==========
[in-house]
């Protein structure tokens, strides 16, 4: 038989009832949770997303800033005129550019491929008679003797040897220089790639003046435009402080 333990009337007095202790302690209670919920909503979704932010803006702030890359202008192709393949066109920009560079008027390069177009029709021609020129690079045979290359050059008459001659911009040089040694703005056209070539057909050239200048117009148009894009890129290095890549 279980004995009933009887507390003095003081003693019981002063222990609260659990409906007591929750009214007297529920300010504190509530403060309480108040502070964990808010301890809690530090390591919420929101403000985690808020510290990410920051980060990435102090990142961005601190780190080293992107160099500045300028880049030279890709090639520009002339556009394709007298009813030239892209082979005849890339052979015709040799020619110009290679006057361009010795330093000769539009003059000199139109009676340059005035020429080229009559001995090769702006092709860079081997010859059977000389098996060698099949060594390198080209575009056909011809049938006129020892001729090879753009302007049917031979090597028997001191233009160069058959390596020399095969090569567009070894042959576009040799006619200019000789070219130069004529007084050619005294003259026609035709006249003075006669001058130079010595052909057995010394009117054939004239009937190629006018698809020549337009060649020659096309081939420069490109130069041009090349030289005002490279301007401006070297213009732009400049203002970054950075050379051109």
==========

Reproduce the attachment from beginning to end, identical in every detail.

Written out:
[in-house]
């Protein structure tokens, strides 16, 4: 038989009832949770997303800033005129550019491929008679003797040897220089790639003046435009402080 333990009337007095202790302690209670919920909503979704932010803006702030890359202008192709393949066109920009560079008027390069177009029709021609020129690079045979290359050059008459001659911009040089040694703005056209070539057909050239200048117009148009894009890129290095890549 279980004995009933009887507390003095003081003693019981002063222990609260659990409906007591929750009214007297529920300010504190509530403060309480108040502070964990808010301890809690530090390591919420929101403000985690808020510290990410920051980060990435102090990142961005601190780190080293992107160099500045300028880049030279890709090639520009002339556009394709007298009813030239892209082979005849890339052979015709040799020619110009290679006057361009010795330093000769539009003059000199139109009676340059005035020429080229009559001995090769702006092709860079081997010859059977000389098996060698099949060594390198080209575009056909011809049938006129020892001729090879753009302007049917031979090597028997001191233009160069058959390596020399095969090569567009070894042959576009040799006619200019000789070219130069004529007084050619005294003259026609035709006249003075006669001058130079010595052909057995010394009117054939004239009937190629006018698809020549337009060649020659096309081939420069490109130069041009090349030289005002490279301007401006070297213009732009400049203002970054950075050379051109």